Anyone who bought or owns an under-sink water filter.
What Are Under-Sink Water Filters?
Under-sink water filters are systems fitted under your sink or counter that use changeable cartridges to filter water before it gets to the drinking tap. They're produced by multiple manufacturers and come in a range of designs.
What's the Problem?
Attorneys have received information that leads them to believe the casings of some under-sink water filters are defective and can crack or lose their watertight seals when placed under pressure. This can result in flooding and property damage.
Which Brands Are Affected?
Attorneys are still trying to determine which brands are prone to these problems and need to hear from those who own the products to help with their investigations. The following, however, is a list of companies that make under-sink and under-counter water filters: General Electric, General Appliance, Aquasana, Wood Brothers, Whirlpool, Emerson Electric, Cuno, Culligan International, Clearbrook and Omnipure/Pentair Filter Company.
Attorneys are investigating whether class action lawsuits can be filed against manufacturers of under-sink water filters.
They have reason to believe that water filters produced by several leading companies are defectively designed and can crack, leak and/or drip, causing flooding and property damage. While a class action lawsuit has not yet been filed, the attorneys believe these companies can be sued and need to hear from people who own under-sink water filters to continue their investigations.
It’s believed that certain filters are designed in a way that allows stress to fall unevenly on their polymer casings, which hold the filters in place. This means that water pressure isn’t evenly distributed throughout the products, leaving the plastic casings or housings prone to failure. It is believed that this issue stems from the manufacturers’ failure to meet industry standards outlining how much talc should be added to these products. Talc provides under-sink water filters with additional strength and, when evenly dispersed in a high-enough quantity, has been shown to prevent the plastic casings from “creeping” or cracking.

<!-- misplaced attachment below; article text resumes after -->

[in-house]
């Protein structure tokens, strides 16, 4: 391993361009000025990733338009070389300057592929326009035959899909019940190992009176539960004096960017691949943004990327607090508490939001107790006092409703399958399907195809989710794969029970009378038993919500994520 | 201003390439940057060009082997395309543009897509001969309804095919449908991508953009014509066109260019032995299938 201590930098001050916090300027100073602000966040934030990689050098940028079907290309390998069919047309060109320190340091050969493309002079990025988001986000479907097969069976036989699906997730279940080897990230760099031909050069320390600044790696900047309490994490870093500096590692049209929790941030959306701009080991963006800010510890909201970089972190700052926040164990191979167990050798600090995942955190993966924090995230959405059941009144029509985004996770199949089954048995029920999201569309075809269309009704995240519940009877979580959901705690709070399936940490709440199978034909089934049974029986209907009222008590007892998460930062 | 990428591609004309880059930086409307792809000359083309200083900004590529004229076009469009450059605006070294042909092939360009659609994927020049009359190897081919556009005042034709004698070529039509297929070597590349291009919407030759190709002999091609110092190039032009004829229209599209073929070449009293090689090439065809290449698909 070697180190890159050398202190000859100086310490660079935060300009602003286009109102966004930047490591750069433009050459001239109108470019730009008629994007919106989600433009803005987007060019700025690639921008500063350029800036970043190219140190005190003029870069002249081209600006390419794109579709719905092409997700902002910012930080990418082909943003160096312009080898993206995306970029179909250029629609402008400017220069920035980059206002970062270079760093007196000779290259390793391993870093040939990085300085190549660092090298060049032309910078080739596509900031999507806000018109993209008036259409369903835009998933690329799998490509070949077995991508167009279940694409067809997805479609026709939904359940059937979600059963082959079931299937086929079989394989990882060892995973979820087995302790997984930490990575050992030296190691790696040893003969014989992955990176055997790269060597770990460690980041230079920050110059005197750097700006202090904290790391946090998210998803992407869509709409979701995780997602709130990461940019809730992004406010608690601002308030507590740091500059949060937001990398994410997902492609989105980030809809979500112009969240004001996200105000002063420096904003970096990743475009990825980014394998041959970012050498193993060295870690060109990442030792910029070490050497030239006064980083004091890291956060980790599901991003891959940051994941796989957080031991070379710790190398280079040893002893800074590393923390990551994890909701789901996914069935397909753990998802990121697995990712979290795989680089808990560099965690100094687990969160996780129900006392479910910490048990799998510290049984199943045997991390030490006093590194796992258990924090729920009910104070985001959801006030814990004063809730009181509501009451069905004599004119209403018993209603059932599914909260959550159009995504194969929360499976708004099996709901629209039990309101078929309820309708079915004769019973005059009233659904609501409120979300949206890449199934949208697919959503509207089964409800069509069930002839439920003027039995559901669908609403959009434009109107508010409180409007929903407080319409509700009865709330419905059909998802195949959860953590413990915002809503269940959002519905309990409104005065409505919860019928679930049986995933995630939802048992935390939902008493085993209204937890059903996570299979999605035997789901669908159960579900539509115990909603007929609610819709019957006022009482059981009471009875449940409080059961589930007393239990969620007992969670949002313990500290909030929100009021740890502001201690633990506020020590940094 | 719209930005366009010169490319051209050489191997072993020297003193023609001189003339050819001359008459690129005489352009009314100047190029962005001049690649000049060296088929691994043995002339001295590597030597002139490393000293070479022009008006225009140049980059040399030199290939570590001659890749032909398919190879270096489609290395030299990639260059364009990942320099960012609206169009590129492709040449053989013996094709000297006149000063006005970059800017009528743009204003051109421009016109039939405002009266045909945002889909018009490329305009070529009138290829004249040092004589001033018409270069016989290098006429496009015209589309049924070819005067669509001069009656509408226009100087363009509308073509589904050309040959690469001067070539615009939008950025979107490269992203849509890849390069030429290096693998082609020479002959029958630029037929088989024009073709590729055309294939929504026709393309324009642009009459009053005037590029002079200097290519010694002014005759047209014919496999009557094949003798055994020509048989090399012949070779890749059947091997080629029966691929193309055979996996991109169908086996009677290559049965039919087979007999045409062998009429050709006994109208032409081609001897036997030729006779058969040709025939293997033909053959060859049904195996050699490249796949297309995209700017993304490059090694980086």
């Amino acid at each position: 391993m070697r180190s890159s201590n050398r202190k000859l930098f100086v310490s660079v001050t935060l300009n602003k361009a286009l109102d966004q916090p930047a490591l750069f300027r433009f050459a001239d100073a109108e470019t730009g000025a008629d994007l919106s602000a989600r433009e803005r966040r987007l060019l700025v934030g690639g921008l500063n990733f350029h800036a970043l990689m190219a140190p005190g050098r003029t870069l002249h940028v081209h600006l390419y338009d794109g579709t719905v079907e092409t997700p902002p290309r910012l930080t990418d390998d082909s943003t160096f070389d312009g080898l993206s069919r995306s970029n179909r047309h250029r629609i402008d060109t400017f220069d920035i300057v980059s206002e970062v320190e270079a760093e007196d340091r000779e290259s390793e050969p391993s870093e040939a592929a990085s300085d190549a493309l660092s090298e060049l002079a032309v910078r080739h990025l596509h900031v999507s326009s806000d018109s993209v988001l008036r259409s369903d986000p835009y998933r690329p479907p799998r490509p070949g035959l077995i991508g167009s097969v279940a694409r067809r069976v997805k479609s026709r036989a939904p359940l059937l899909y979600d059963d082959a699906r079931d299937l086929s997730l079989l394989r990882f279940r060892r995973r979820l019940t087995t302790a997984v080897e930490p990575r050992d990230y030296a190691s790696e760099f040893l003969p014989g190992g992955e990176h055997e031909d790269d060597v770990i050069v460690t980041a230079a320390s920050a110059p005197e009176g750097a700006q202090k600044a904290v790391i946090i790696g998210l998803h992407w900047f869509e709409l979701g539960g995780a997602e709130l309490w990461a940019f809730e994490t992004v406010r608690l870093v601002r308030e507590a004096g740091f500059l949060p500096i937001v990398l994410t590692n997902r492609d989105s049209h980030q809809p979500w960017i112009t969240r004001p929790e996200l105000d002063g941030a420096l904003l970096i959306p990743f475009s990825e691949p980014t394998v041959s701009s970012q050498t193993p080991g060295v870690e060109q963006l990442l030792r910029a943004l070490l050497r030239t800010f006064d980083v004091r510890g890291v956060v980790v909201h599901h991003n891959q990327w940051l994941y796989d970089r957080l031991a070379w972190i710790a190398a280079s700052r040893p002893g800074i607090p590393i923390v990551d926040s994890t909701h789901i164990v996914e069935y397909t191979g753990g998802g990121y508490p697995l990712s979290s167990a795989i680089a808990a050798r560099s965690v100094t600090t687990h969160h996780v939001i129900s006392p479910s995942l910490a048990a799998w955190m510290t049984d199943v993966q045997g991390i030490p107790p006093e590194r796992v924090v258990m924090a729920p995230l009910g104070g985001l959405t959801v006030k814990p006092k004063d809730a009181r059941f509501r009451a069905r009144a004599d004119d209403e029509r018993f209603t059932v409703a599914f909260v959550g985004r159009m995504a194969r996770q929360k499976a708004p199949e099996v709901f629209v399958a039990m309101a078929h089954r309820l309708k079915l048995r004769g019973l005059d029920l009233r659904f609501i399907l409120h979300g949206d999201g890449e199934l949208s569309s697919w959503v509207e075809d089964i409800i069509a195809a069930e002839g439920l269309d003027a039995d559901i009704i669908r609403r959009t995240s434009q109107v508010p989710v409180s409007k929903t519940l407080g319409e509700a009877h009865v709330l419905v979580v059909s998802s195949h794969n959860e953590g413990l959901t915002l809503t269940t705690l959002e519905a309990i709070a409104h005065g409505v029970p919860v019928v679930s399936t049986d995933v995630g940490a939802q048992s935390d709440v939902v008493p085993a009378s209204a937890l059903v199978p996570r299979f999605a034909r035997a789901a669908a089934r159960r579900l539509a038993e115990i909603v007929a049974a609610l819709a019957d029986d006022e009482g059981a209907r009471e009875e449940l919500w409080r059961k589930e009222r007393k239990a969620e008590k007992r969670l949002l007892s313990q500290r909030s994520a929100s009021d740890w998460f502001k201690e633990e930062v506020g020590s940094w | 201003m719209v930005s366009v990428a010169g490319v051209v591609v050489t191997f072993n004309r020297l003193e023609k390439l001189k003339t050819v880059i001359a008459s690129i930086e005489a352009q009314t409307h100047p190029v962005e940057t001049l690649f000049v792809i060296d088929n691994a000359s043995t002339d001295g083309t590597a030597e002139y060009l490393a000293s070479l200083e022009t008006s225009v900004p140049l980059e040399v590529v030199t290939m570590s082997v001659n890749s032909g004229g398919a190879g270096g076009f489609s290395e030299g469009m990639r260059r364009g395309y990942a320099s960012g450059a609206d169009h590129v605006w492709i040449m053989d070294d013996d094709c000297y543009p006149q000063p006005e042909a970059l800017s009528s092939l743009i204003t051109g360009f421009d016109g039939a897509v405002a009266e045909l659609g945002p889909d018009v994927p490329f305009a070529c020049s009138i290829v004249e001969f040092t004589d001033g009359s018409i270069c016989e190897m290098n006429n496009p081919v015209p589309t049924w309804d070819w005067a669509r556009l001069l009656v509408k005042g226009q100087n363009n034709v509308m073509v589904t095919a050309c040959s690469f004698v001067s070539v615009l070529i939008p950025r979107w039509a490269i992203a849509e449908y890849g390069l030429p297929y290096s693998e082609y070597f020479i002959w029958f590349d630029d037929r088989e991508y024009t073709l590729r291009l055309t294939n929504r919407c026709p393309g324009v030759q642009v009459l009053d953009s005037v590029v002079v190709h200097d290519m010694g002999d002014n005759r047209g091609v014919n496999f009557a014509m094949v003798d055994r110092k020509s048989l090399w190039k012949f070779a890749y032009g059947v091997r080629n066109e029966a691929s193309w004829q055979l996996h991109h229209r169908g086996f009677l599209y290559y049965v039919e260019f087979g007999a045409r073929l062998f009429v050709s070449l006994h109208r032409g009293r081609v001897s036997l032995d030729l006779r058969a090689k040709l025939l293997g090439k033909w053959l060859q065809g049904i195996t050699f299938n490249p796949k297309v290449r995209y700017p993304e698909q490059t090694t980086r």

What Is Creeping?
Creeping occurs when the plastic casing (also known as the “canister” or “housing”) shifts due to a weakness in the material. This can cause the filters to lose their shape and, in some cases, their watertight seals. If the canister cracks or creeps, any leaks can render the device inoperable and may lead to flooding and property damage.
How Many People Have Experienced Problems?
The number of people and products affected by this alleged design defect is still unknown. Many consumers who have experienced problems with their water filter systems, however, have posted their stories online. Some of their complaints include:
“I had realistic expectations for this filter. It is not very pricey, but it looked like it would get the job done. I was WRONG! After having to make a trip to the hardware store to replace the worthless T-Joint that came with this, I finally got the system hooked up. I turned on the filter and within seconds there was water everywhere. I looked at the connections to make sure I had done everything correctly and discovered that there was a crack in the top of the unit! Water was spraying everywhere and long after I shut the water off. It drenched my cabinet space.”
“After 11 months of service the plastic stem of the faucet broke and flooded my kitchen cabinet and the basement wall. I have yet to see the warranty response [...] But Culligan going for a one or two dollar saving using plastic faucet part under strain vs. the liability of flooding a house demonstrates very bad judgment from Culligan.”
“Have been using an Omni filter for 8 years in my home when the bottom filter housing developed a split and nearly flooded my basement. Ordered this one that has the same part number to simply screw on the new housing however thread design has been changed so that would not fit. Attempted to reinstall entire filter but found water line attachments have been altered to a flimsy plastic hose attachment setup that I had no confidence in.”